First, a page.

Crime In The USFK

20 Mar

Pyeongtaek ProtestSouth Korea’s leftist daily, Hankyoreh, thinks South Korea has become American service members’ “playground for criminal activity“.

In recent days, US forces in Korea have been responsible for a series of crimes. This past weekend alone, there were three altercations in the Seoul area involving US GIs. And only two weeks ago three US soldiers caused a late-night disturbance in Seoul’s Itaewon neighborhood and shot a BB gun at citizens and the police officers who were in pursuit and fleeing from the scene…

After midnight on Mar. 17, there were two incidents in a row in which drunken US soldiers committed acts of violence around Seoul’s Hongdae area and then assaulted the police officers who tried to stop them.


Crimes by US soldiers increased from 239 in 2007 to 264 in 2012, but the percentage of soldiers who were not prosecuted actually increased from 38.6% to 67%. These Ministry of Justice statistics illustrate the complacent attitude the Korean judicial authorities take to crimes by the US military.

GI Korea has a rejoinder, a bit apples and oranges, though, because the the time frame of the Hani’s and GI Korea’s respective analyses are not completely congruent. Still, there is not an epidemic of lawlessness in South Korea caused by foreign invaders.

It is important to keep in mind that this is 137 criminal convictions out of a population of up to reportedly 28,500 USFK servicemembers in South Korea. This comes out to .005 of the USFK population that has been convicted of a crime. We are talking very small numbers here. It is also important to remember that the crime rate is rising mostly because of traffic related incidents. So that is why I have always believed the best way to look at the USFK crime rate is to look at major crimes.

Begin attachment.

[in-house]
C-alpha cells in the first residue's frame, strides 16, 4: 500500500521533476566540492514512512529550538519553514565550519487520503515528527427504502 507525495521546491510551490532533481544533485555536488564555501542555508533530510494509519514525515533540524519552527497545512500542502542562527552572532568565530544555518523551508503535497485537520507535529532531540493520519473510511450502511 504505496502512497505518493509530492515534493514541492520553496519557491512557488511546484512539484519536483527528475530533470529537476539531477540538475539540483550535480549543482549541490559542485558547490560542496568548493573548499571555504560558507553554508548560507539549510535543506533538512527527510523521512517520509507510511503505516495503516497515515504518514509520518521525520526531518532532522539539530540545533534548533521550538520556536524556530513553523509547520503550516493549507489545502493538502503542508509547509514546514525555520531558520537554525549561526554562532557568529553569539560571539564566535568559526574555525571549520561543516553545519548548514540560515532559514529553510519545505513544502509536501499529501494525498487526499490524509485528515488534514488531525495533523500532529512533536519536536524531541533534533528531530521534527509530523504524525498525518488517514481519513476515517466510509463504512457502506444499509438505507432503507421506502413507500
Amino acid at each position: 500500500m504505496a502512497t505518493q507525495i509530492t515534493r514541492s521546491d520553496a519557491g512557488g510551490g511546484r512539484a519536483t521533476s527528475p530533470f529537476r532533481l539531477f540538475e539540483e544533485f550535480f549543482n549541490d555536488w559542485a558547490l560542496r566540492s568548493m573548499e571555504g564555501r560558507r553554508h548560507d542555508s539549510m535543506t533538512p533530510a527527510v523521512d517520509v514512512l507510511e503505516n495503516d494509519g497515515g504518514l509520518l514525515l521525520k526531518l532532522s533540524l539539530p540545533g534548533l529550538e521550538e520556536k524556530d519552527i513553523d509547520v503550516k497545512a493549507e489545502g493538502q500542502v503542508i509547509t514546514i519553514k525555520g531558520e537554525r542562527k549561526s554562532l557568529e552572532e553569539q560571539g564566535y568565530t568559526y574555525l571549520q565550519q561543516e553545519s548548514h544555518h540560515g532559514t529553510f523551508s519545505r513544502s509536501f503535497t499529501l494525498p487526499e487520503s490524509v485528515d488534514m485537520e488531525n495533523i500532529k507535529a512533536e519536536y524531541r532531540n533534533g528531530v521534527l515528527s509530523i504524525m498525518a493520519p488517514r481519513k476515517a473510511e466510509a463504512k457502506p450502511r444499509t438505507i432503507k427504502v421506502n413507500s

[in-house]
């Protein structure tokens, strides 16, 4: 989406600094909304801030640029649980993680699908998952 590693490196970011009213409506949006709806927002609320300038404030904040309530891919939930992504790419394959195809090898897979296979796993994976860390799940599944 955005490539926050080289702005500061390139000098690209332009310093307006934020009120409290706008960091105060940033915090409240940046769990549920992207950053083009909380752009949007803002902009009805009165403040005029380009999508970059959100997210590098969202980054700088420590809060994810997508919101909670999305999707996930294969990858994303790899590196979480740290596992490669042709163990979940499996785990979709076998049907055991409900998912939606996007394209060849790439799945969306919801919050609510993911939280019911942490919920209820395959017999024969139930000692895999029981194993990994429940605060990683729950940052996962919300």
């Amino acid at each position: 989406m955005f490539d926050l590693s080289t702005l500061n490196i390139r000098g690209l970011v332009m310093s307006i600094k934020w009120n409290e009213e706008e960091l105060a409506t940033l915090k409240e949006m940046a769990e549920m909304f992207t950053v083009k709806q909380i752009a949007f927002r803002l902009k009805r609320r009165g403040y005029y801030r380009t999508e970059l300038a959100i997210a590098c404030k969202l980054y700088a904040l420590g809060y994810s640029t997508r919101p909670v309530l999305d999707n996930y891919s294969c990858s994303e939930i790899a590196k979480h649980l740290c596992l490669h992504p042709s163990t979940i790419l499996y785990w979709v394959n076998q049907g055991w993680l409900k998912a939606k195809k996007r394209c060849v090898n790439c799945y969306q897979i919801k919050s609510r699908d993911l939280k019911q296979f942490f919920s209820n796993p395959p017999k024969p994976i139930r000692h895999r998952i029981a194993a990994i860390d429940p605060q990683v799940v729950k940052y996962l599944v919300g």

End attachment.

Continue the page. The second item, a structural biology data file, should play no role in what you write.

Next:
So the only major crime category where the USFK ratio is higher than the Korean ratio is for burglary for whatever reason. Something else to keep in mind is that the USFK ratio is actually lower when one considers that only 24 people committed the 31 major crime convictions. So basically out of 28,500 service members in USFK there is 24 serious criminals. Even though this is a very small number because of the two high profile rape incidents this number could of been two people and it would not have mattered because the perception would remain that GI crime is out of control.

Mind you, again, GI Korea looked at 2011 and the Hani, 2012. It’s possible USFK crime rates are getting worse, as the Hani alleges. It’s the ratio that matters.

On a related note, I was looking at corruption. Over the last decade-and-a-half, South Korea has not really improved its corruption problems. According to Transparency International, in its “Exporting Corruption? Country Enforcement of the OECD Anti-Bribery Convention, Progress Report 2012″, South Korea’s rating has held steady for the decade, which is laudable, but it’s still worse than the United States’ ranking. In the early half of the last decade there were a number of bribery cases, including the Seo Case and Aulson and Sky, involving USFK brass and South Korean officials. 2006 looked to be a very bad year, too. I’m not entirely sure what to make of these cases, but I’m concerned about it.

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